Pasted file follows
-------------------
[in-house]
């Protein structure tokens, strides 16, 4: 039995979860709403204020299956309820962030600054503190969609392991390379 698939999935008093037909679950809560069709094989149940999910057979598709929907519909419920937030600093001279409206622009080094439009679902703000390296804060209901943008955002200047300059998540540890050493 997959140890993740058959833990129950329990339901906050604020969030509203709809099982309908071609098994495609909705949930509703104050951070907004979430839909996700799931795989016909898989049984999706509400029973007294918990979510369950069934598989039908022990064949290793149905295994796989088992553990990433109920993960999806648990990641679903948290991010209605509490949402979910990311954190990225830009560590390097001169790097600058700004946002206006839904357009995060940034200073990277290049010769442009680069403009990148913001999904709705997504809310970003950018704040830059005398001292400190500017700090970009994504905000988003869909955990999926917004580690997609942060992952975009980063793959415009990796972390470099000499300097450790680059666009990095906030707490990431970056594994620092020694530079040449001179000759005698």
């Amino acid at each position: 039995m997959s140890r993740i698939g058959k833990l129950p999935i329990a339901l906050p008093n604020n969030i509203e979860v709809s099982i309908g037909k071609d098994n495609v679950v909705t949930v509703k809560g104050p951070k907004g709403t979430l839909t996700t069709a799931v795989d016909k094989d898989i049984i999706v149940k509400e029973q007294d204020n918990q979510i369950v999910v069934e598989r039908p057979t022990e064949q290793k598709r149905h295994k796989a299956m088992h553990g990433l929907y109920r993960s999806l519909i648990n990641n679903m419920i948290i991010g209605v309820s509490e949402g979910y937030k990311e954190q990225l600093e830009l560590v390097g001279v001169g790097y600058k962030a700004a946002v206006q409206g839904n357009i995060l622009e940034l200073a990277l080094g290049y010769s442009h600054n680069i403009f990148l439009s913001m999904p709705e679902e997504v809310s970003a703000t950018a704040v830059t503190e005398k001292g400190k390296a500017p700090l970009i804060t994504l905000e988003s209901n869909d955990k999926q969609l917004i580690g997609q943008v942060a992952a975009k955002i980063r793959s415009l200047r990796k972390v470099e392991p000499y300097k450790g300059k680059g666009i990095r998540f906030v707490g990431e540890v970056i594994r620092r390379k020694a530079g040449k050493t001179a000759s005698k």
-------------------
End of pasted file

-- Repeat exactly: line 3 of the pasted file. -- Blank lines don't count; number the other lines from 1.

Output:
């Amino acid at each position: 039995m997959s140890r993740i698939g058959k833990l129950p999935i329990a339901l906050p008093n604020n969030i509203e979860v709809s099982i309908g037909k071609d098994n495609v679950v909705t949930v509703k809560g104050p951070k907004g709403t979430l839909t996700t069709a799931v795989d016909k094989d898989i049984i999706v149940k509400e029973q007294d204020n918990q979510i369950v999910v069934e598989r039908p057979t022990e064949q290793k598709r149905h295994k796989a299956m088992h553990g990433l929907y109920r993960s999806l519909i648990n990641n679903m419920i948290i991010g209605v309820s509490e949402g979910y937030k990311e954190q990225l600093e830009l560590v390097g001279v001169g790097y600058k962030a700004a946002v206006q409206g839904n357009i995060l622009e940034l200073a990277l080094g290049y010769s442009h600054n680069i403009f990148l439009s913001m999904p709705e679902e997504v809310s970003a703000t950018a704040v830059t503190e005398k001292g400190k390296a500017p700090l970009i804060t994504l905000e988003s209901n869909d955990k999926q969609l917004i580690g997609q943008v942060a992952a975009k955002i980063r793959s415009l200047r990796k972390v470099e392991p000499y300097k450790g300059k680059g666009i990095r998540f906030v707490g990431e540890v970056i594994r620092r390379k020694a530079g040449k050493t001179a000759s005698k």